Race Together is a new initiative and partnership between Starbucks and USA Today. They are hoping to get their customers talking about race. Race Together hopes to tackle racism through conversation and there is much to talk about with the recent death of an African American Mississippi man, Otis James Byrd, the alleged assault of a African American UVA student, Martese Johnson and the death of yet another unarmed bi- cultural teenager, Tony Robinson, in Madison, Wisconsin.
All of these cases are open and under investigation. Mr. Byrd was found hanging from a tree and while it is suspected to be a lynching, the cause of death has yet to be determined. Mr. Johnson is facing charges of public intoxication and obstruction of justice while he is accusing state Alcoholic Beverage Control agents of police brutality. The family of Mr. Robinson is calling for peaceful protests.
Whether with Starbucks and USA Today, in school auditoriums, places of worship or around the kitchen table, let’s talk about it. Let’s talk about race together. Don’t allow it to keep us from speaking to each other when there is so much that is being left unsaid.
The Sigma Alpha Epsilon chapter at the University of Oklahoma released a song (although anonymously) that the university’s president, David Boren, called “disgraceful” in a speech this afternoon. Apparently headed to a party, the young men decided to prepare themselves for a good time by chanting these words: “There will never be a ni**** SAE. You can hang him from a tree, but he can never sign with me.” They pledged racism.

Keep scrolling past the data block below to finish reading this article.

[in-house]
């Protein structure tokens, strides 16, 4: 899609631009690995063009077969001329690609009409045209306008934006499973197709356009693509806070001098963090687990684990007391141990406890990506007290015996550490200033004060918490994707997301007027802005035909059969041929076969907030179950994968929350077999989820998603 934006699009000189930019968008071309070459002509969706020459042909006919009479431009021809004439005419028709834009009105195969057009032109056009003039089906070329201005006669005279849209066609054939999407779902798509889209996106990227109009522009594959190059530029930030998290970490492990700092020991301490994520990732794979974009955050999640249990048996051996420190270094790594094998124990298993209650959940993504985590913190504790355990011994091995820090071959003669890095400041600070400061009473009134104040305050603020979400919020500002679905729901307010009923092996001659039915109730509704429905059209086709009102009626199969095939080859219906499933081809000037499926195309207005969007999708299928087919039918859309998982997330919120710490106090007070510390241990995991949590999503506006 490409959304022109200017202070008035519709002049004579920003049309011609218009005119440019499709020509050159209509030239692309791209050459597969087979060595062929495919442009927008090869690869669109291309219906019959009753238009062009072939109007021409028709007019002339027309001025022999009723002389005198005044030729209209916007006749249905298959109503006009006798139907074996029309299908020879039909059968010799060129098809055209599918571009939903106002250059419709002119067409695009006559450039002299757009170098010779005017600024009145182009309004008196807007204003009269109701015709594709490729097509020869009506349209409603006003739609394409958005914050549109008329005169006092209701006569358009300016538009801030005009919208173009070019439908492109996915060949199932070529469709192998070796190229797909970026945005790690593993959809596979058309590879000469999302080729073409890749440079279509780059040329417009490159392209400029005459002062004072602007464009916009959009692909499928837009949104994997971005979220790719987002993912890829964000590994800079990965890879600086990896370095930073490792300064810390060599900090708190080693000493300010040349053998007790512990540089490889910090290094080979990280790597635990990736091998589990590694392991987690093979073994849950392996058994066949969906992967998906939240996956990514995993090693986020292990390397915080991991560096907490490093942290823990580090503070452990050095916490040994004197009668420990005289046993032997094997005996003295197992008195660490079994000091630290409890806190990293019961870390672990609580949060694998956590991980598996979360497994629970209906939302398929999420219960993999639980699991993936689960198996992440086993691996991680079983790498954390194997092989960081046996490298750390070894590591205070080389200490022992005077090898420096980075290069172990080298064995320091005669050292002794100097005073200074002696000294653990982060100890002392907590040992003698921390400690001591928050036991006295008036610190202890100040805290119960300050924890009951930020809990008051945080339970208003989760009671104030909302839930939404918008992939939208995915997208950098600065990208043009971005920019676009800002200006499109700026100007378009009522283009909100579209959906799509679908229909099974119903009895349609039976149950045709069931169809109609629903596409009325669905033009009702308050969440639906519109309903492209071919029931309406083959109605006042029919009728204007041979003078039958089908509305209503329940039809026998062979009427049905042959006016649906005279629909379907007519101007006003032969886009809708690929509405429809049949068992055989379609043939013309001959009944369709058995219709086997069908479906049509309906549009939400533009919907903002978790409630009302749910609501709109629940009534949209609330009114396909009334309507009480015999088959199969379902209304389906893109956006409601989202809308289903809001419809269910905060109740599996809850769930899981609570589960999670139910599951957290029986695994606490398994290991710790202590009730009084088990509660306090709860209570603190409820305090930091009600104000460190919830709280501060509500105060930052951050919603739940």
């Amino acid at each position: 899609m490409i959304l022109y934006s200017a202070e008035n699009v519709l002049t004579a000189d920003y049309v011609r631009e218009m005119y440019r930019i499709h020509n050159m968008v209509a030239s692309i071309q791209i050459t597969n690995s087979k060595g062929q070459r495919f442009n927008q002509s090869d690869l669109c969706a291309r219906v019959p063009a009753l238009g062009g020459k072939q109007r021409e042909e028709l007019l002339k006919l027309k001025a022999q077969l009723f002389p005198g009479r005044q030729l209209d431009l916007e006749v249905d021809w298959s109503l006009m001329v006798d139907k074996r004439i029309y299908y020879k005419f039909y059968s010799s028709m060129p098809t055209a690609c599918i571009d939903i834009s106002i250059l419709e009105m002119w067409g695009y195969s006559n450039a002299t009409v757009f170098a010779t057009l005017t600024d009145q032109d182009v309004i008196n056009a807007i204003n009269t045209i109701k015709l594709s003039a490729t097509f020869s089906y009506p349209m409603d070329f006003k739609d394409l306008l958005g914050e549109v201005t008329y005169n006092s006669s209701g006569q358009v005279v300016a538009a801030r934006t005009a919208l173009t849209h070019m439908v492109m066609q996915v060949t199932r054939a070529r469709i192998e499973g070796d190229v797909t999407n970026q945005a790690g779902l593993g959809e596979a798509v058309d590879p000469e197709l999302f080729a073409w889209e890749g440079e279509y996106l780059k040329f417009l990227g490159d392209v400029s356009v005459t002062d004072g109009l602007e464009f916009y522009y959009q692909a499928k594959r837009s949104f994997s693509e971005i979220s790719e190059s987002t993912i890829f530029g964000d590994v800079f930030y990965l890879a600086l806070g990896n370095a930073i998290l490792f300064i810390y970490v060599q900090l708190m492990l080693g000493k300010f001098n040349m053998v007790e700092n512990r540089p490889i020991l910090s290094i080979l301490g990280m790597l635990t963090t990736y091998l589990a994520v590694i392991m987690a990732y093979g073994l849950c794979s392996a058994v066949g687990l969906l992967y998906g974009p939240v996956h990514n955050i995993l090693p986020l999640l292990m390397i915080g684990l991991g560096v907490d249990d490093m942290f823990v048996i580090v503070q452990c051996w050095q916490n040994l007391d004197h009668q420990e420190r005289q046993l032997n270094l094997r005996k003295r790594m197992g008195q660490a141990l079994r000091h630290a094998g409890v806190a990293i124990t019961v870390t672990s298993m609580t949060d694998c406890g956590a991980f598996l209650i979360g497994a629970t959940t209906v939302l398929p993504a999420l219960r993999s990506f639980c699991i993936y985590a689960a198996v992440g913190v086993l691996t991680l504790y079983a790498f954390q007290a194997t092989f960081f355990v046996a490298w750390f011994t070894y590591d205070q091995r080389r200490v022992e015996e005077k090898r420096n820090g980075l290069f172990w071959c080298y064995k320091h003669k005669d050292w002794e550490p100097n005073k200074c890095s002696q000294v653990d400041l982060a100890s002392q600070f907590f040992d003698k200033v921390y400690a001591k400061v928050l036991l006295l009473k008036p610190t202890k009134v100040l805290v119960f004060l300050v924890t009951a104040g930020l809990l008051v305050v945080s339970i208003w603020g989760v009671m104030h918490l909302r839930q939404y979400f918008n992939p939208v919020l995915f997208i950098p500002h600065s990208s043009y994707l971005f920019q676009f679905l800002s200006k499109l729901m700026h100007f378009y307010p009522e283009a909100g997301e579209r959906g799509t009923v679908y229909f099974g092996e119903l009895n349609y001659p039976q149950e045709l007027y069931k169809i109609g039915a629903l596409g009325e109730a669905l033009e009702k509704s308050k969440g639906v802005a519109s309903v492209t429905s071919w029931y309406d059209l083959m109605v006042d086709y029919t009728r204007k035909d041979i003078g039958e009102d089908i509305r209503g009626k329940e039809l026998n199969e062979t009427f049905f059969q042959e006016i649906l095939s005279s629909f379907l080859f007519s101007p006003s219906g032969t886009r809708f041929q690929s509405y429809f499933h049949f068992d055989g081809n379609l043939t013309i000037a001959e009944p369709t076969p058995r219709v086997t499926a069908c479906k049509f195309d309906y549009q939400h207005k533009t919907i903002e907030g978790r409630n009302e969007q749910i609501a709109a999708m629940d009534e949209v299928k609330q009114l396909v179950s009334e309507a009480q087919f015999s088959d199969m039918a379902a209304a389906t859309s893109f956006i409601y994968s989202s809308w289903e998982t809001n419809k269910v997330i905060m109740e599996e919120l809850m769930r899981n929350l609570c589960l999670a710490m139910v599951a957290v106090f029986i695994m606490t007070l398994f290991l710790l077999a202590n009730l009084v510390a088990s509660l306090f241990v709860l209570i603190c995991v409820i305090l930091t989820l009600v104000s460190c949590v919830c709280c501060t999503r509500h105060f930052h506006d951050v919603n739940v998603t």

During my evening commute home, Lonnie Hunter, a Christian radio host at Praise 104.1, said that the display of unity and progress demonstrated during the 50th anniversary celebration of the march to Selma had somehow taken a few steps back, reminding him that things had not changed at all. Really? Who are you walking with? Are you journeying with these young men who have made it clear that they are not on the road to reconciliation?”
And what does it say of us when incidents like these overshadow the fact that the president did not join in with them. He did not sing along but is singing a different tune that includes the dissolving of the school’s relationship with the fraternity not just the chapter, the members of the fraternity being given until Tuesday to move out of the house, the call for the expulsion of the members of the chapter and the consideration of what legal action can be taken against the students. The president did not hesitate in standing in solidarity with the students saying, “I have a message for those who have misused their freedom of speech in this way. My message to them is: You’re disgraceful. You have violated every principle that this university stands for.”
His response doesn’t sound like he’s joining their racist harmony. No fist pumps of support there. So, what are we hearing and are we even listening to the change? If it is the same old song, then we might want to question what we have tuned into.